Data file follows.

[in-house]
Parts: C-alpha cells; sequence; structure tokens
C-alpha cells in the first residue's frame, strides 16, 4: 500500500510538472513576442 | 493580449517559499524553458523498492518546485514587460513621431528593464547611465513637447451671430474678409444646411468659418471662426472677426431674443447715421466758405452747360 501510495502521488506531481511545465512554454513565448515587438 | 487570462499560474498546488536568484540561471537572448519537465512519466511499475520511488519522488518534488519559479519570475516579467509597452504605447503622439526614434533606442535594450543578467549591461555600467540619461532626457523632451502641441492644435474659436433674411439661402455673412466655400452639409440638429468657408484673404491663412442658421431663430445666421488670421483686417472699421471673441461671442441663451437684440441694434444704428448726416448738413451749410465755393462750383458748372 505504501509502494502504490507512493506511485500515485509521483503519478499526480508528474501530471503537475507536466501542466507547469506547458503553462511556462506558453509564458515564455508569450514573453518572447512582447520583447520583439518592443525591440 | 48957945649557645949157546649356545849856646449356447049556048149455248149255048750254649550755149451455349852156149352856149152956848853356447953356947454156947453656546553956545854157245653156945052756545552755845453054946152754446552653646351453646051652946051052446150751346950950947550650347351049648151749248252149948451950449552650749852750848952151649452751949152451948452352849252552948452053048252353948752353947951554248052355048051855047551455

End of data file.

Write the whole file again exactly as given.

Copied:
[in-house]
Parts: C-alpha cells; sequence; structure tokens
C-alpha cells in the first residue's frame, strides 16, 4: 500500500510538472513576442 | 493580449517559499524553458523498492518546485514587460513621431528593464547611465513637447451671430474678409444646411468659418471662426472677426431674443447715421466758405452747360 501510495502521488506531481511545465512554454513565448515587438 | 487570462499560474498546488536568484540561471537572448519537465512519466511499475520511488519522488518534488519559479519570475516579467509597452504605447503622439526614434533606442535594450543578467549591461555600467540619461532626457523632451502641441492644435474659436433674411439661402455673412466655400452639409440638429468657408484673404491663412442658421431663430445666421488670421483686417472699421471673441461671442441663451437684440441694434444704428448726416448738413451749410465755393462750383458748372 505504501509502494502504490507512493506511485500515485509521483503519478499526480508528474501530471503537475507536466501542466507547469506547458503553462511556462506558453509564458515564455508569450514573453518572447512582447520583447520583439518592443525591440 | 48957945649557645949157546649356545849856646449356447049556048149455248149255048750254649550755149451455349852156149352856149152956848853356447953356947454156947453656546553956545854157245653156945052756545552755845453054946152754446552653646351453646051652946051052446150751346950950947550650347351049648151749248252149948451950449552650749852750848952151649452751949152451948452352849252552948452053048252353948752353947951554248052355048051855047551455